There are exceptions to the rules on hearsay evidence. Out-of-court assertions are often admitted, not to serve a hearsay purpose-that is, not to prove the truth of the statement- but to prove that the statement was made. Thus, in order to prove that a certain woman was alive at a given time, it would be permissible to prove that she screamed, "My husband is beating me!"

Because the purpose is not to prove that her husband was beating her, the utterance is not hearsay. Among examples of frequent exceptions are those permitting admission of official records, excited utterances, statements by a person regarding his family pedigree, and dying declarations made by one who is conscious of impending death. In each of these exceptions there is a special circumstance that guarantees truthfulness, besides the need for using the evidence.

Permissibility of Evidence

Certain kinds of evidence are privileged and cannot be disclosed, such as confidential communications between spouses, statements to governmental agencies, and confidences between physician and patient and between attorney and client. These and certain others, such as deliberations of grand jurors, frequently are defined by statute. Federal and state constitutions grant a privilege against the admission of evidence obtained through illegal search and seizure and also extend to an accused the privilege of not becoming a witness against himself. Likewise, one called as a witness is privileged not to respond to questions whose answers might incriminate him, although a previous grant of immunity from prosecution removes the privilege.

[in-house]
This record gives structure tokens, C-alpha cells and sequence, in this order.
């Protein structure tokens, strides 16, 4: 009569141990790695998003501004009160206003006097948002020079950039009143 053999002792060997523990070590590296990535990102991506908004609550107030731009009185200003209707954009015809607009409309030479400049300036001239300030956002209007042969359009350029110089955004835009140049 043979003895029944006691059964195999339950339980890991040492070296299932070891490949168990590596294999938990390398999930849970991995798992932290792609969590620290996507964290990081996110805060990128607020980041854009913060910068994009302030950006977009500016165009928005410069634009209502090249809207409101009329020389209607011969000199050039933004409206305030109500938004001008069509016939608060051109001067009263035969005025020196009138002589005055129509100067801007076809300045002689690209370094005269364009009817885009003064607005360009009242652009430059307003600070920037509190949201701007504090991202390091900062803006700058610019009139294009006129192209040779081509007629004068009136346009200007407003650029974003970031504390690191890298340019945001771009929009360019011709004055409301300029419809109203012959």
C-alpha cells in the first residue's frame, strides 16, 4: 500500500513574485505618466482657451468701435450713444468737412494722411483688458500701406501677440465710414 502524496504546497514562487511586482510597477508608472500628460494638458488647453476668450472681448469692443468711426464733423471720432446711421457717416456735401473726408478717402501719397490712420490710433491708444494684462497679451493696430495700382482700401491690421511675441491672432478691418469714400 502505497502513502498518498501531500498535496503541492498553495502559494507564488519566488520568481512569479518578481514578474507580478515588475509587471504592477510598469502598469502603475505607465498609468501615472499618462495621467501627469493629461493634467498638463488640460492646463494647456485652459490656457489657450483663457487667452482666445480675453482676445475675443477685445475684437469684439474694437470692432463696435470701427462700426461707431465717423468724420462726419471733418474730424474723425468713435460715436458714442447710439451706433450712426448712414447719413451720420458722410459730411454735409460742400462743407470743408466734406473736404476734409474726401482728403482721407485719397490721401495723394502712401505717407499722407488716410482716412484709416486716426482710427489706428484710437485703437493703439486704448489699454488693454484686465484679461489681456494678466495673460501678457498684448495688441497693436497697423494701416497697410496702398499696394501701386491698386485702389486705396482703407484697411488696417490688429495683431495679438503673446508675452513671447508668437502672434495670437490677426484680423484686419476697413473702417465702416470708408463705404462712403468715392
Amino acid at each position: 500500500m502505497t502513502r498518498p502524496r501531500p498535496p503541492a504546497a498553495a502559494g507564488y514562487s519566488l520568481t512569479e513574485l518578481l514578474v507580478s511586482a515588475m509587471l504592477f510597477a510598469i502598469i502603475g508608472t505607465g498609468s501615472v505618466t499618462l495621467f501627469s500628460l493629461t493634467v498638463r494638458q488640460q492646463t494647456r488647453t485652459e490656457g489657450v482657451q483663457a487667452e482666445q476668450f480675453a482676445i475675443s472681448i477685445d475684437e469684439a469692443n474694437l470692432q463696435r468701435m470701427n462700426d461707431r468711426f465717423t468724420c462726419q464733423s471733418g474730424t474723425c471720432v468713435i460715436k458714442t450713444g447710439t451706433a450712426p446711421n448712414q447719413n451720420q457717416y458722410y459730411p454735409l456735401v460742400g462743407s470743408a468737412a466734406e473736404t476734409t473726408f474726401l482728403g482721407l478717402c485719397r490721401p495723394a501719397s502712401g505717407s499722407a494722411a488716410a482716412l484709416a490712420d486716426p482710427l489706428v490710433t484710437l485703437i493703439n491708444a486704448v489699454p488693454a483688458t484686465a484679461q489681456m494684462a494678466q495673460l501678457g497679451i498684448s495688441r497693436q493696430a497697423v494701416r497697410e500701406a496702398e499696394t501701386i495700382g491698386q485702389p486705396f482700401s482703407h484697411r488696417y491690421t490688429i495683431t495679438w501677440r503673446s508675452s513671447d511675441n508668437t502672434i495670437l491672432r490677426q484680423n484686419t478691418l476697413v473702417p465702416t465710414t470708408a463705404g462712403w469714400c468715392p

Evidence In Other Countries

Modern rules of evidence are less restrictive in other countries. In England, which, like the United States, has a common law system, juries are utilized less than panels of judges. The judges' sensitivity to relevance is considered more acute, so that restrictive rules are few. In continental countries, the absence of evidentiary rules is pronounced, owing to the different nature of the fact-finding process in civil law systems.

German law permits the introduction of documents without authentication unless specifically challenged, and almost all civil law codes contain no exclusionary rules, such as those against hearsay or opinion evidence. Indeed, continental judges are given the power to evaluate freely the weight of the evidence.

Nature of the Trial

Trials in civil law countries are a succession of proceedings and hearings, during some of which testimony is taken.

In general, the parties themselves are incompetent as witnesses, but they may be judicially examined to assist the court. Usually any party's statement is unsworn, but some countries, such as France and Italy, allow a decisory oath- that is, a request by a party that his opponent affirm under oath that a certain fact within the opponent's knowledge is false. Failure or refusal of the opponent to take this oath conclusively establishes the disputed fact, but the opposite is true should the oath be taken. Other countries, such as Germany and Austria, permit interrogation of the parties, after which an oath is taken.

However, the testimony is not thereby rendered conclusive but depends on the court's evaluation of the witness' credibility. There is no cross examination because the judge himself conducts practically all of the examination. He may do so in separate hearings over a period of time, developing new lines of investigation and bringing in additional witnesses in the process, with or without aid of counsel.